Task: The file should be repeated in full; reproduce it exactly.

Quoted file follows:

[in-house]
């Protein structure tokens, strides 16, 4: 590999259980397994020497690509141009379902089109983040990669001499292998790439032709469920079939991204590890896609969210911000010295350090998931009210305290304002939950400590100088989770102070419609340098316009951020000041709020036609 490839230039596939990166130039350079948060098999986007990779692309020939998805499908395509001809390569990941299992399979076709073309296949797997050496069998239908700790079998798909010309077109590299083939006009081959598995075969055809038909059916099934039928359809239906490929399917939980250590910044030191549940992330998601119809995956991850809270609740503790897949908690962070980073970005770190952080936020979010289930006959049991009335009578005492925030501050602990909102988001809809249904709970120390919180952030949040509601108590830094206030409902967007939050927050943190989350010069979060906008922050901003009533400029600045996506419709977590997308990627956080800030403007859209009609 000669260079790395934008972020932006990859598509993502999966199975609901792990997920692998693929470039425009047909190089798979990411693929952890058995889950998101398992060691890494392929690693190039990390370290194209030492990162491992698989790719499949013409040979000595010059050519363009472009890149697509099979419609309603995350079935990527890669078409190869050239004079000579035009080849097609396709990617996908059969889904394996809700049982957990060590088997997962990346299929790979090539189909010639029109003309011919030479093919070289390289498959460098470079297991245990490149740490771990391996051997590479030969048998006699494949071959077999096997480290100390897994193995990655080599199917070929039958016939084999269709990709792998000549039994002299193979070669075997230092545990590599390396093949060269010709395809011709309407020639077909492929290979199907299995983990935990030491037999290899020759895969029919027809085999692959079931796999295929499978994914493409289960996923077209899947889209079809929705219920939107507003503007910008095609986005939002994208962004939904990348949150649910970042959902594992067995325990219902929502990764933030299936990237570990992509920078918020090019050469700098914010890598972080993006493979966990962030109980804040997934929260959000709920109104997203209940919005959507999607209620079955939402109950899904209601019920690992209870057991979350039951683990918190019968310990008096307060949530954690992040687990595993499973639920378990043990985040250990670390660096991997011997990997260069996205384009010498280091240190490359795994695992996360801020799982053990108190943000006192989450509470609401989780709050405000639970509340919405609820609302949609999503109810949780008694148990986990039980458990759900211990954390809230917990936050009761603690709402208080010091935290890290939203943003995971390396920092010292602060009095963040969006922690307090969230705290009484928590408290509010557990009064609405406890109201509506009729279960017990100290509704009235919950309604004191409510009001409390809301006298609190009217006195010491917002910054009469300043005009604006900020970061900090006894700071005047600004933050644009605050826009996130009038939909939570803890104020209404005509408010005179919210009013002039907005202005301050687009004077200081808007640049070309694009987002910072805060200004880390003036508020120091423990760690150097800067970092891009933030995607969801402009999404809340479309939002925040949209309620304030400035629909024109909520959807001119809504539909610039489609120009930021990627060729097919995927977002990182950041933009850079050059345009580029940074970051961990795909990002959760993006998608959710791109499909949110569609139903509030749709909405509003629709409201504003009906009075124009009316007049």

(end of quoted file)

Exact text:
[in-house]
């Protein structure tokens, strides 16, 4: 590999259980397994020497690509141009379902089109983040990669001499292998790439032709469920079939991204590890896609969210911000010295350090998931009210305290304002939950400590100088989770102070419609340098316009951020000041709020036609 490839230039596939990166130039350079948060098999986007990779692309020939998805499908395509001809390569990941299992399979076709073309296949797997050496069998239908700790079998798909010309077109590299083939006009081959598995075969055809038909059916099934039928359809239906490929399917939980250590910044030191549940992330998601119809995956991850809270609740503790897949908690962070980073970005770190952080936020979010289930006959049991009335009578005492925030501050602990909102988001809809249904709970120390919180952030949040509601108590830094206030409902967007939050927050943190989350010069979060906008922050901003009533400029600045996506419709977590997308990627956080800030403007859209009609 000669260079790395934008972020932006990859598509993502999966199975609901792990997920692998693929470039425009047909190089798979990411693929952890058995889950998101398992060691890494392929690693190039990390370290194209030492990162491992698989790719499949013409040979000595010059050519363009472009890149697509099979419609309603995350079935990527890669078409190869050239004079000579035009080849097609396709990617996908059969889904394996809700049982957990060590088997997962990346299929790979090539189909010639029109003309011919030479093919070289390289498959460098470079297991245990490149740490771990391996051997590479030969048998006699494949071959077999096997480290100390897994193995990655080599199917070929039958016939084999269709990709792998000549039994002299193979070669075997230092545990590599390396093949060269010709395809011709309407020639077909492929290979199907299995983990935990030491037999290899020759895969029919027809085999692959079931796999295929499978994914493409289960996923077209899947889209079809929705219920939107507003503007910008095609986005939002994208962004939904990348949150649910970042959902594992067995325990219902929502990764933030299936990237570990992509920078918020090019050469700098914010890598972080993006493979966990962030109980804040997934929260959000709920109104997203209940919005959507999607209620079955939402109950899904209601019920690992209870057991979350039951683990918190019968310990008096307060949530954690992040687990595993499973639920378990043990985040250990670390660096991997011997990997260069996205384009010498280091240190490359795994695992996360801020799982053990108190943000006192989450509470609401989780709050405000639970509340919405609820609302949609999503109810949780008694148990986990039980458990759900211990954390809230917990936050009761603690709402208080010091935290890290939203943003995971390396920092010292602060009095963040969006922690307090969230705290009484928590408290509010557990009064609405406890109201509506009729279960017990100290509704009235919950309604004191409510009001409390809301006298609190009217006195010491917002910054009469300043005009604006900020970061900090006894700071005047600004933050644009605050826009996130009038939909939570803890104020209404005509408010005179919210009013002039907005202005301050687009004077200081808007640049070309694009987002910072805060200004880390003036508020120091423990760690150097800067970092891009933030995607969801402009999404809340479309939002925040949209309620304030400035629909024109909520959807001119809504539909610039489609120009930021990627060729097919995927977002990182950041933009850079050059345009580029940074970051961990795909990002959760993006998608959710791109499909949110569609139903509030749709909405509003629709409201504003009906009075124009009316007049």